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Education in Broken Arrow: More Than a Classroom

Here, you can find experiential and project-based learning designed to prepare students for the in-demand jobs.

By Teree Caruthers on March 14, 2022

Vanguard Academy in Broken Arrow, Oklahoma
Ashley Spencer

When 10th graders Topher Ewing and William Kruse applied to Vanguard Academy of Broken Arrow, the teens were thinking well beyond sporting events, proms or even high school graduation.

Ewing, who wants to pursue a career in engineering, says he was “bored with traditional school” and believed the project-based learning model of Vanguard would give him the skills to tackle engineering courses in college.

“We learn about different careers, and that helps us find what we are interested in and what we might want to focus on for future opportunities,” Kruse says. “For instance, one might want to pursue woodworking after high school or business, but the thing that is so cool about this place is that you can learn all of the stuff you want plus more and still have the ability to know what you want to do before you leave.”

“I just find it really cool how Vanguard is able to take stuff we are taught in standardized school and make it so that we can retain that knowledge better and learn it more thoroughly.”

William Kruse | Student

STEM-based Education in Broken Arrow

Jason Jedamski, director of Vanguard Academy, loves to hear statements like these because it means the school’s teaching methods are working. Opened in fall 2021, the STEM-based public high school uses projects and experiential learning to introduce students to local, in-demand careers as well as help them prepare for college and beyond.

“Our goal is to be a place where students can solve problems that they’re passionate about and discover that thing they’re really passionate about and then go pursue it,” Jedamski says. “We’re focused on growing students’ knowledge, skills, creativity and mindset.”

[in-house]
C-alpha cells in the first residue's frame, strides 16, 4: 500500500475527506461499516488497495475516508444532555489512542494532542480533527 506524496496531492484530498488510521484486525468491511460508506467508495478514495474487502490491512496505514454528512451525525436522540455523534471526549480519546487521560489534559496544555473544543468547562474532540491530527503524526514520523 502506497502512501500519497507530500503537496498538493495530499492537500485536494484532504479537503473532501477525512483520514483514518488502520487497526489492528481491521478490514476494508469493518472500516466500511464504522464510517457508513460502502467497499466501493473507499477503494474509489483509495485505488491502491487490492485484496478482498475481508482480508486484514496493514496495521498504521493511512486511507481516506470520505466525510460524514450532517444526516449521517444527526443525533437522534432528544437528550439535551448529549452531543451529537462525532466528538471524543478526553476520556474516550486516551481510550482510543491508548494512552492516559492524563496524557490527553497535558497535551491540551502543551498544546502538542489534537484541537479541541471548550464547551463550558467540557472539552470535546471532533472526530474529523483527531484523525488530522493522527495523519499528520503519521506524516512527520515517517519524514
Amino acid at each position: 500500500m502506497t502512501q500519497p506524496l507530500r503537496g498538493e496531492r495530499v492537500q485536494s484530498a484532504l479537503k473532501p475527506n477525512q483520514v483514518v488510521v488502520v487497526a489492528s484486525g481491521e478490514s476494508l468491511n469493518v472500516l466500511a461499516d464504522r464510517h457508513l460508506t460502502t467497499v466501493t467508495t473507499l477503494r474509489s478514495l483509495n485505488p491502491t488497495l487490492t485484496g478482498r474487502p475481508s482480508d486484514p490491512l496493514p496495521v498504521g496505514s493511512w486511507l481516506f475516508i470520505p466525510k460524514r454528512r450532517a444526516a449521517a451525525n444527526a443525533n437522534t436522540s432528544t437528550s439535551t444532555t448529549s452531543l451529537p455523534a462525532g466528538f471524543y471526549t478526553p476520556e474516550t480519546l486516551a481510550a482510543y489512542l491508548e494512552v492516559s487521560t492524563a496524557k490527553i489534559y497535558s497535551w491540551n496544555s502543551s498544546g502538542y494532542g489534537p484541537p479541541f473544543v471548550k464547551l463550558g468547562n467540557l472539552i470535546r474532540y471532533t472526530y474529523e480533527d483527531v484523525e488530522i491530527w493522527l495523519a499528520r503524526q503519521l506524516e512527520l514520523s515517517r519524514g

The school’s curriculum features three components: a part-time program for Broken Arrow High School students, where they can earn elective credit at Vanguard, and two full-time programs, XPO and BAd Lab (Broken Arrow Design Lab), for Vanguard students.

The XPO program allows students to earn credits engaging in an experiential project that spans their junior through senior years. Students choose from nine focus areas, including food, shelter, water, sanitation, energy, space, cybersecurity, medical and data information.

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iStock.com/LeoPatrizi

Cultivating Knowledge Through Projects

One example is a community-based garden project that, when completed, will tell the history of Oklahoma through horticulture.

“My science students are incorporating what they are learning about ecosystems in biology, but they are also learning budgeting skills and incorporating what they are doing on the algebra side,” says Parker Tredick, a science teacher at Vanguard. “Then they are also learning how to research history and problem solve to come up with a way that they can incorporate that history using plants. Then on the English side, they’re learning how to communicate their plans for the written portion of their projects as sophomores.”

Prepping for College and Beyond

Tredick says his hope is that students, such as ninth grader Peyton Lemon, learn to think critically and are able to adapt to an ever-changing world.

“I think one of the most important things I’m learning is how to prepare and work in groups,” Lemon says. “One of the major things at Vanguard is community, and building that community helps you in the future by preparing you to deal with people. Preparing is incredibly important in day-to-day life, but is often overlooked. At Vanguard, they are teaching us how to prepare in a very beneficial way.”

Jedamski says Vanguard is also committed to equipping students with skills to help them succeed outside the classroom and in all aspects of life.

Focused on the Future

The school’s advisory program features a way-finding aspect, which helps students define their purpose in life and learn how to belong
and live with purpose.

“We also have what we call the adult springboard that teaches them life skills like how to change a tire, how to tie a tie, self-defense and mindfulness. These little opportunities help them really connect with people in the business world and interact in a different way with adults,” Jedamski says.

Tredick says the students who will eventually graduate from Vanguard will have the adaptability, leadership and teamwork skills, flexibility, and the social and emotional skills that will make them sought-after employees in whichever profession they choose.

“What we’re doing at the school is giving students the opportunity and equipping them with these skills,” he says. “We’re helping create a very talented and diverse workforce that’s able to respond to all those challenges.”

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